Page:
EFF also limits its pursuit of corporate privacy issues. That doesn’t mean that the group hasn’t criticized Google and Facebook. It has. It’s also filed at least one amicus brief challenging Facebook’s position in an information aggregation case. But “there are other organizations that work on consumer protection, so we don’t feel like we have a void to fill there,” Steele said.
Washington, D.C.-based EPIC has been more active challenging Google and other online companies. In 2010, EPIC filed a complaint against Google and its social network, Buzz, for invading private Gmail accounts. The complaint resulted in a settlement requiring Google to create a privacy program to protect its consumers. An alleged violation of that settlement the next year led the FTC to fine Google $22.5 million for additional privacy violations.
“EPIC is in the forefront of privacy matters,” Simpson said. “They do great work and they don’t take corporate money.”
FOLLOW THE MONEY
The issue of funding is one that always lurks beneath the surface of privacy groups. No nonprofit knows that better than the Center for Democracy & Technology. The Washington, D.C., organization was born in 1994 when members of EFF split in a disagreement over how closely the privacy advocates worked with telecommunications companies on a federal surveillance bill. Those who supported a “practical” policy approach of working with corporations and lawmakers on solutions stayed in D.C. and became CD&T.
“That group has been historically distrusted by other groups because it takes money from the private sector,” Bennett said.
But it’s far from the only group that accepts corporate cash. Google provides funding to a number of privacy groups, including EFF, Consumer Action and the Consumer Federation of America.
“All of our donors, it’s made very, very clear to them that EFF will not limit anything we do based on their donations,” Steele said.
Even the ones who don’t accept industry money often find themselves in a scramble for cy pres awards. Leaders of five consumer groups, including EPIC, wrote to U.S. District Judge Edward Davila of the Northern District of California in August, complaining that the proposed cy pres recipients in In re Google Referrer Header settlement were simply allies of the litigants. Several had accepted funding from Google, the defendant, the letter pointed out.
Plaintiff’s counsel suggested the signatories were merely miffed that they weren’t selected.
“These groups are all in need of funds and they spend a fair amount of time grubbing for it,” Gellman said.
Besides EFF, California is home to a number of smaller privacy advocacy organizations with niche interests.
The World Privacy Forum, also in San Diego, is frequently mentioned by other privacy advocates as an organization with clout. Founder Pam Dixon, a former newspaper columnist, leads a small research machine that produces meaty investigative reports on everything from data brokers to medical record privacy.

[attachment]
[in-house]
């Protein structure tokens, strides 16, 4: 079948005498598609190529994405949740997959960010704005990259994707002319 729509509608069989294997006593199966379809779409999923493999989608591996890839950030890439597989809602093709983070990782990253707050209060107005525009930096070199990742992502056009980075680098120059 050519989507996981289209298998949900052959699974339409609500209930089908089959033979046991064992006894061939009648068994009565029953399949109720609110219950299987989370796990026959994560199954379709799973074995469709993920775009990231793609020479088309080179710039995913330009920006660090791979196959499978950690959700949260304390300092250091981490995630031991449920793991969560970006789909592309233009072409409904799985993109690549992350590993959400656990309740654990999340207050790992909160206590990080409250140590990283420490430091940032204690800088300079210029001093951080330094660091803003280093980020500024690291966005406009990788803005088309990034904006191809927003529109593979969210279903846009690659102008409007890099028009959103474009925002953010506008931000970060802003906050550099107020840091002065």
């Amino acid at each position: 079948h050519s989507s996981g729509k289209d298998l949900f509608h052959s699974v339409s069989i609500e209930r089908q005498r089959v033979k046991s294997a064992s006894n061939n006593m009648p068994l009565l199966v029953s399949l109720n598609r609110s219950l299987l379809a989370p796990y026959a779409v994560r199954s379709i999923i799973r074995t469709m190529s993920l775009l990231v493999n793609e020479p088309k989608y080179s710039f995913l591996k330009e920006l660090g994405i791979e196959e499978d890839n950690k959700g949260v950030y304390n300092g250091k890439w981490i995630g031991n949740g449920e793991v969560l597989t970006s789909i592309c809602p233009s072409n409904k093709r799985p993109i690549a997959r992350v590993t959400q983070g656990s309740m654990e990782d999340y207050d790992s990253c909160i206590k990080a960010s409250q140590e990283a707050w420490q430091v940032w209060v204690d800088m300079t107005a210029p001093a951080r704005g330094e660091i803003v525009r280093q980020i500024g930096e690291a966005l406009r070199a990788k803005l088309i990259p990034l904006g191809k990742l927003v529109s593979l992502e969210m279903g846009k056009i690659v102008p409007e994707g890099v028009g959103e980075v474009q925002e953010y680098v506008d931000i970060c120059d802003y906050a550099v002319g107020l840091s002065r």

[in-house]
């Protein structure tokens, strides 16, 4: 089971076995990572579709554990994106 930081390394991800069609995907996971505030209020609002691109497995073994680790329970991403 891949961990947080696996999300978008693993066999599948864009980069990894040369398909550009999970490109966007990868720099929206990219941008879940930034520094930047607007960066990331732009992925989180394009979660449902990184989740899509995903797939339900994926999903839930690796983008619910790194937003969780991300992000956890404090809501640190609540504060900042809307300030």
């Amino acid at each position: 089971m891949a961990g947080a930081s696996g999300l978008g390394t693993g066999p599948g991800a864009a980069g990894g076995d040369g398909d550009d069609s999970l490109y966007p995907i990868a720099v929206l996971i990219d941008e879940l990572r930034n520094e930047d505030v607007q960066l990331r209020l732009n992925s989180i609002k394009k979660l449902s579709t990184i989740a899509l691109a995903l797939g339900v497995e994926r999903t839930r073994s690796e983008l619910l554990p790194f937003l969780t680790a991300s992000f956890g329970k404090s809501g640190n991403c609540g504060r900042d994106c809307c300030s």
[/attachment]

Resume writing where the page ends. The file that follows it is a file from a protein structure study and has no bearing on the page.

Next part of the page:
Like Givens, Dixon testifies regularly before regulatory agencies and at conferences. Neither group is highly active on the litigation front.
And then there’s Consumer Watchdog. The Santa Monica organization has its hands in a seemingly endless array of consumer issues, including two measures on the 2014 ballot. But Google leaders know CW well for its Privacy Project, a campaign that pursues the Mountain View company’s data-handling bobbles with media-attracting aplomb.
Simpson and colleague Carmen Balber in 2011 hired professional mimes to “track” Google CEO Eric Schmidt after he testified before Congress.
“Our point was that if you tracked customers in a brick-and-mortar store like they do online it would be kind of creepy,” he said.
Two years earlier a Google executive asked the Rose Foundation, a frequent funder of privacy and consumer groups, to think twice before awarding future grants to Consumer Watchdog. The executive later apologized.
Media stunts aside, Consumer Watchdog is cocounsel in the Google Street View litigation, challenging the company’s collection of personal data over unprotected Wi-Fi networks. The nonprofit also complained to the FTC about Google’s alleged circumvention of privacy settings on Apple’s Safari browser. And Simpson said his group is seriously considering pursuing another 2014 ballot initiative, this one to create do-not-track online standards in California.
“These groups are very valuable,” said Gene Stonebarger, the Folsom plaintiffs attorney who successfully argued against the collection of consumer information in Pineda v. Williams-Sonoma. “Without them, consumers would be in a very difficult situation, particularly with the sausage-making in the Legislature.”
Privacy groups’ success in the state Capitol has been mixed. Though the Privacy Rights Clearinghouse, the ACLU and other consumer groups frequently join forces, they face a much larger and better-financed opposition, particularly from the business lobby and tech companies. Efforts to pass do-not-track legislation have been watered down or blocked. Attempts to restrict the collection of personally identifying information have also been rejected frequently.
“These privacy issues are really hard to address,” said Goldberg, the Privacy Rights Clearinghouse lobbyist. “We’ve had more success in killing bad privacy bills than moving the ball on privacy forward.”